We had a youth city at the end of the road and it was just such a good place to be. There was stuff to do, an unbelievable indoor basketball court, mentors who were there to help you out. There’d be us playing sports in there, but also other kids doing their homework and things. That’s what we envision our Legacy sites will have - a place where everyone can go and be as one.

What role can sport and leisure play in building a community?

Sport and leisure can be a unifying force. Legacy isn’t just going to be football. Everyone expects that because we’re involved, but so many people don’t play it. When we went to Central Bedfordshire we talked to a lot of kids. There’s a girl there who runs for England. She drives an hour because that’s the closest athletic track to where she lives in Houghton Regis. So we want to provide facilities for them. Even it’s 100 metres of track, we’ll try to put that down. There’ll be multi-sports facilities, a leisure centre on site, a swimming pool - lots of sports will be included.

In this digital age it’s harder to get people active, but we’re embracing technology as well. The Bedfordshire site is just down the road from a new Amazon office, which is massive [for local employment], so we want to have a learner class for the kids to come to our facility, where they can learn the skills that’ll get them a job in this day in age.

Can you explain the design of the site?

We’re quite fortunate the site itself is 22 hectares or thereabouts, so it’s a big, expansive space. That’s hard to find in places like London. From a design perspective, we want to make sure there’s lots of green space, because that’s really important for wellbeing. We don’t want it to be concrete blocks and typical 60s estates as such. Again, we want to create the feeling of a community. Everything will be connected. Our foundation and our school will be on site, and we’re working hard to make sure they’re at the heart of the community.

Have you worked closely with the architects?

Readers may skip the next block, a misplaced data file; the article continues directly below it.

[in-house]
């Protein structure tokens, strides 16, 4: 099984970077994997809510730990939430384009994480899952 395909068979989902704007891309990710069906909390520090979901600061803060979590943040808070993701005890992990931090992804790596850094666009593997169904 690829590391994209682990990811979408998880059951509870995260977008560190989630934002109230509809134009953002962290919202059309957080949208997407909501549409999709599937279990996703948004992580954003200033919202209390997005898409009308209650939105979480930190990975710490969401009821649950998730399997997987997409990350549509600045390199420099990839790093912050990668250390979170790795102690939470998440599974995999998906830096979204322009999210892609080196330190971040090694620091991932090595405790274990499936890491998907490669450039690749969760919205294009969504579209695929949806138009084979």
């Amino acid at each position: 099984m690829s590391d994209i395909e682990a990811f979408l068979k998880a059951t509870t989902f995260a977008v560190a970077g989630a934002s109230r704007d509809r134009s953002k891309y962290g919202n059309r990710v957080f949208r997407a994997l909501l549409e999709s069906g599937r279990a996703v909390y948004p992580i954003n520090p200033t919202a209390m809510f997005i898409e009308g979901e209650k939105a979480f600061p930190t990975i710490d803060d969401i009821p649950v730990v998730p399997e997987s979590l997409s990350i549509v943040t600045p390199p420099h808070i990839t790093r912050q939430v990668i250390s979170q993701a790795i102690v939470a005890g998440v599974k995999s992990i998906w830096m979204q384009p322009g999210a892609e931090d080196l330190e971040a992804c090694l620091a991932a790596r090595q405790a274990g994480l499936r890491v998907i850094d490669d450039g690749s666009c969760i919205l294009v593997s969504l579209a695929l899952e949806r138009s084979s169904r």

Yes absolutely, but we’re still holding hands with the council, so it’s not just us designing it because we want those guys to be as happy with everything as we are. We’re not property developers and we’re not a housing association. The council are the ones who are getting the money, which is brilliant, so we want to work closely with them. In that way Legacy is pretty unique, but I think that benefits us. The scheme ticks so many boxes.

Are you confident others will try to use the Legacy model?

The financial model is groundbreaking. This will be replicated. We don’t need it to be through us. If someone else out there can create houses centred around communities, that’s superb.

Our focus is to nail this down and get this [first scheme] done, but we’re thinking ahead as well. We have a combined black book of people who can help in various ways. Not just footballers, but people from all industries. Captains of industry too.

Legacy Foundation  Bobby Zamora  Rio Ferdinand  Mark Noble  Bedfordshire  Kingsland  urban regeneration  affordable housing  MIPIMUK 
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Footballing trio Rio Ferdinand, Mark Noble and Bobby Zamora have launched an innovative urban regeneration model designed to use sport and leisure to bring new life to communities. The Legacy Foundation was formed to build new developments in the UK with high-quality social, affordable, rented and privately-owned homes. Community and sporting facilities are central to the project and are the main hook to raise aspirations, wellbeing and quality of life
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Legacy sites will feature a Legacy sports hub and leisure centre, swimming pool, football pitches, a health centre, a subsidised creche and open green spaces
 / Legacy Foundation